European stock markets reacted negatively to the Socialists’ debacle, dropping to a one-month low, and the euro fell sharply to its lowest level in two months vis-à-vis the U.S. dollar. Other news weighing on the euro included Standard & Poor’s outlook downgrade on Italian government debt and Fitch’s outlook downgrade on Belgian debt and Fitch’s downgrade of Greek debt by three notches.
Spain’s May 22 vote was preceded by a week of mass non-violent protests in Madrid and 150 other cities. Young demonstrators fed up with the high unemployment rate said rallies would continue until at least May 29. Almost half of Spaniards aged 18-25 are out of work, more than double the European Union average.
The resounding victory for the Popular Party means its leader, Mariano Rajoy, is on track to replace Zapatero as prime minister. Nevertheless, Rajoy has failed to generate much confidence in his leadership abilities. After eight years in the opposition and many months on the campaign trail, Rajoy has yet to specify how he plans to reverse Spain’s economic fortunes if he finally becomes prime minister in 2012. A recent opinion poll shows that as a leader, Rajoy is not any more popular than is Zapatero.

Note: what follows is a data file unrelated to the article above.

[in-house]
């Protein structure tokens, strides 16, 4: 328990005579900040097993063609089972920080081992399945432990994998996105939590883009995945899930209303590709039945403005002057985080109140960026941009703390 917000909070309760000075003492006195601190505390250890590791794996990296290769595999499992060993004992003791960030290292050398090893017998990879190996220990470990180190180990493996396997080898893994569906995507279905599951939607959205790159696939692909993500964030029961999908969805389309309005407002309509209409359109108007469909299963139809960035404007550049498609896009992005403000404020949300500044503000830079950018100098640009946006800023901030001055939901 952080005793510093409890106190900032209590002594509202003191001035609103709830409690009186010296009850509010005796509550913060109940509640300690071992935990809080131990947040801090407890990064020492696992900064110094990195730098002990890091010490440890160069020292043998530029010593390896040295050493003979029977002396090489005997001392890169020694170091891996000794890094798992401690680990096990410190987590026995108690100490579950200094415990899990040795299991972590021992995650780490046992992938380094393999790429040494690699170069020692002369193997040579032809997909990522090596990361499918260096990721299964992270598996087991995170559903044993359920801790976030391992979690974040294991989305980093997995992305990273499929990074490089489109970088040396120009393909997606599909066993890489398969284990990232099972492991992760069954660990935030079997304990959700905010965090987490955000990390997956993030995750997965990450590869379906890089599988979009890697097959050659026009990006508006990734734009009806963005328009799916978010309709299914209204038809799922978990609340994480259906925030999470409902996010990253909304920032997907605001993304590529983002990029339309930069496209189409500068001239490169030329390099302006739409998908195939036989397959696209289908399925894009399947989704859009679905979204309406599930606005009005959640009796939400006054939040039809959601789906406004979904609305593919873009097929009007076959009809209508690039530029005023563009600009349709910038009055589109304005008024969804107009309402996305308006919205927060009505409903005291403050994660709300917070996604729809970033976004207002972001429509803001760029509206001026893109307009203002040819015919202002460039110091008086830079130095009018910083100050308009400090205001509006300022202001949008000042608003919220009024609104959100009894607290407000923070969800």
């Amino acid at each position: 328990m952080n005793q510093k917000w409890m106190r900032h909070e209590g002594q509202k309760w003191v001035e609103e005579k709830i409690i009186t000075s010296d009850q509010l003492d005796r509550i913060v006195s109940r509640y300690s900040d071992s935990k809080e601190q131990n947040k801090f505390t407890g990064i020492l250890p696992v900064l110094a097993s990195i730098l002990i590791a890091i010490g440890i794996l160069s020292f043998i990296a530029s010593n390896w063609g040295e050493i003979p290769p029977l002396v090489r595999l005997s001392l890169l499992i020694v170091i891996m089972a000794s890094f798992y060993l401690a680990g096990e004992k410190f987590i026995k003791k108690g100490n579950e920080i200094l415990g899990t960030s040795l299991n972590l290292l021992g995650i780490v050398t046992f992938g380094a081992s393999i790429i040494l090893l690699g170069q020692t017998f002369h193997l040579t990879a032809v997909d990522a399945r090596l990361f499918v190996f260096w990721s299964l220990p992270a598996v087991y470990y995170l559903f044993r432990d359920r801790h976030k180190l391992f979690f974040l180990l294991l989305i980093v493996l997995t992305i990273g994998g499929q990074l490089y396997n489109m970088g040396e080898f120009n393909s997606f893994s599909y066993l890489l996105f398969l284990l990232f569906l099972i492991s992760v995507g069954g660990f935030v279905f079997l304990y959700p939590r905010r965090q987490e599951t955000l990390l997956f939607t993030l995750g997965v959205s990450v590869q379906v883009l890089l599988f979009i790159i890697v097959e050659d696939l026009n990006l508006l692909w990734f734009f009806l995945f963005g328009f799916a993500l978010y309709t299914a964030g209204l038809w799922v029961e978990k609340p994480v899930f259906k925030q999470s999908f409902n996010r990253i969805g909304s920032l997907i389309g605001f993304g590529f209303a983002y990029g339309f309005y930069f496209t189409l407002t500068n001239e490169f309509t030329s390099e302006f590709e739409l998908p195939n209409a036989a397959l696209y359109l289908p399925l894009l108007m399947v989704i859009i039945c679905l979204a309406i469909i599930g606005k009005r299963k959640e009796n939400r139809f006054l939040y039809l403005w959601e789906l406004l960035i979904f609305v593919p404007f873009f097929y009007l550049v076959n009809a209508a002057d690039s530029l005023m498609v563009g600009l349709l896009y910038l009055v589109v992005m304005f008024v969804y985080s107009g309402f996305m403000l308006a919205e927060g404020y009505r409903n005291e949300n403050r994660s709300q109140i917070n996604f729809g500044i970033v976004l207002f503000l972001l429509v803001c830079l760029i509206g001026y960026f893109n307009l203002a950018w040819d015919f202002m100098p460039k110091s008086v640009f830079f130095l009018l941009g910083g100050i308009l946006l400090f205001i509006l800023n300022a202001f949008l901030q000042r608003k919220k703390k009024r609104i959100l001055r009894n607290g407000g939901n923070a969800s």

Having lost two general elections to Zapatero (in 2004 and in 2008), many conservatives had expected the uninspiring Rajoy to retire and quietly fade away. But Rajoy has tenaciously held onto his job, thanks to help from party “barons” known for their secretive backroom wheeling and dealing, and to the notoriously undemocratic nominating processes within Spanish political parties which has prevented the emergence of a rival candidate.
A two-page analysis produced by the American embassy in Madrid and published by Wikileaks says:
Rajoy does not posses great charisma, and many were surprised when former President [José María] Aznar hand-picked him as his successor in 2003. Many more were surprised when Rajoy did not bow out five years later after a second straight electoral loss. We believe Rajoy owes his longevity as much as anything to the lack of a credible successor within his own party.
The ideological cost to the Popular Party has been very high. Following his electoral defeat in 2008, Rajoy concluded that he could become prime minister in 2012 only by steering the Popular Party to the radical center in an effort to woo new voters. In the process, Rajoy has subjected the conservative party to a political facelift so audacious that his critics say there is now not much difference between the Popular Party and the Socialist Party.
In an interview with the left-wing Cadena Ser radio station, Rajoy told his listeners that his new political philosophy consists of four words: “centrism, women, dialogue and future.” Observers of Spanish politics immediately recognized these politically correct buzzwords as coming straight out of Zapatero’s postmodern Socialist playbook.
If Rajoy becomes Spain’s next prime minister, it will not be because he has de-ideologized Spanish conservatism, but rather because the Socialists have self-destructed. In any case, how Spain will emerge from its economic crisis is anyone’s guess.